Shadows are not always black!
Shadows are absolutely
fascinating to play around with.
In this Exploratorium demonstration
you can see that a black shadow is only a subset of shadows that can be
formed on the screen.
If you have multiple sources of light with different colors, then you can additively combine colors to get shadows of various shades.
In this case where you have multiple sources of light, only when the object blocks off light from all three colored light sources do you get a black shadow.
Since we do not deal with multiple colored sources of light on a daily basis, go ahead, give this simple experiment a try. It’s totally worth it!
Have a good one!
** Other FYP explorations on Shadows :
Can a single point of light always illuminate an entire room ?
On disappearing shadows of Birds and airplanes
Shadows of Mount Everest & K2 at Sunrise
Mount Everest might be tiny when compared to the size of the earth and as a result we might not be able see it’s shadows on the moon.
But it would be crazy not to acknowledge the breathtaking shadows that it casts during sunrise.
* Previous post: Why don’t we see the shadow of the Everest on the moon?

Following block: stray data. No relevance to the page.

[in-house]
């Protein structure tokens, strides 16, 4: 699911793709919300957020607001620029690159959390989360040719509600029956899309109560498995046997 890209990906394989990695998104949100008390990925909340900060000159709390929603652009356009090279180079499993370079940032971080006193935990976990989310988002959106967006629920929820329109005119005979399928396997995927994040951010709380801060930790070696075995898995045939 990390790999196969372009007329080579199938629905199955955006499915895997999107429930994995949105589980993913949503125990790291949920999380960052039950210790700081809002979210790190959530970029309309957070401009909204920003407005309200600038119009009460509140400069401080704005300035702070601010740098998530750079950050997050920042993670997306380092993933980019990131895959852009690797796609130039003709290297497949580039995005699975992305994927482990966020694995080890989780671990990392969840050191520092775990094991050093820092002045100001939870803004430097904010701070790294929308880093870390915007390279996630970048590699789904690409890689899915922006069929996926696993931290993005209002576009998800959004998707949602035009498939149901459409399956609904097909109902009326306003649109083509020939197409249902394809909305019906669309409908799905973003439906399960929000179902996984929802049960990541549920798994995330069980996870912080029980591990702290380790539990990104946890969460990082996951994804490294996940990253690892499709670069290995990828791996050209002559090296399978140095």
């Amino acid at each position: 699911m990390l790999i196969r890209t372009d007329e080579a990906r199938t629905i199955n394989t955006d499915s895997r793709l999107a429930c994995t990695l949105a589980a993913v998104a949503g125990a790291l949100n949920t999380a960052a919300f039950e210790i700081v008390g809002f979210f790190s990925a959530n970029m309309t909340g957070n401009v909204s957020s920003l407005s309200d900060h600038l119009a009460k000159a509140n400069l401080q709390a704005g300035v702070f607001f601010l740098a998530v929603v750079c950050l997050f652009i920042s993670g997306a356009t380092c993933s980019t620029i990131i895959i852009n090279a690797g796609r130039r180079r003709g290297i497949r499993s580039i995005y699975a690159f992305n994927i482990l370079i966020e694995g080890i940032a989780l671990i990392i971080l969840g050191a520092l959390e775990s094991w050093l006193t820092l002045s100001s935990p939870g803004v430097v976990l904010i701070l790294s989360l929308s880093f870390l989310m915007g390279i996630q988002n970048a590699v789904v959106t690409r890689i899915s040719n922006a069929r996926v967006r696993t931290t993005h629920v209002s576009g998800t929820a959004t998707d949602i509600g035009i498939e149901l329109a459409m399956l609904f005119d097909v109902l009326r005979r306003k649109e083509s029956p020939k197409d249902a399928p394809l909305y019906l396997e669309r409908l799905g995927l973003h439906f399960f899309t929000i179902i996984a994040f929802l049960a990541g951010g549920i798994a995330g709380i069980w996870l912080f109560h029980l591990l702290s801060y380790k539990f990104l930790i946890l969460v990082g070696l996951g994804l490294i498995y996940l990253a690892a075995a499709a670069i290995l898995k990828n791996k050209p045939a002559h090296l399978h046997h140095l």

Just to give a perspective on how tiny Mount Everest is compared to
Earth : Mount Everest is 8850m high and the radius of the earth ~6400km.
It is only 0.1% of the radius of the earth.
But surely it does cast a shadow on the moon no doubt about it, but you just can’t see it.
Shadows cast by the moon on the other hand…
If you took a look at the recent solar eclipse animations by NASA, then you might have noticed the shadows cast by the moon during the eclipse were not circular (like yesteryears – see figure above).
But had an eerie irregular shape to it. Why is that ?
First thing to note is that if you take a circle and project it on a sphere, the shadow is no longer circles, but ellipses.* That’s why the image is elongated.
Importantly, the surface of the moon is interesting; It is irregular with lots of mountains and valleys. Hence you will not get a perfect little ellipse when you project it.
Based on whether it is a valley or a peak it would affect the shadow region during an eclipse.
mentioned in a previous post, eclipses on earth are too surreal to be
true because if the size of the moon were any bigger then you would be
witnessing only perfect elliptic shadows and none of this complex mess.
But if the moon’s valley were any bigger, you might never achieve complete totality.
Amazing Question. Thanks for asking!
* Unless you project it face onto the source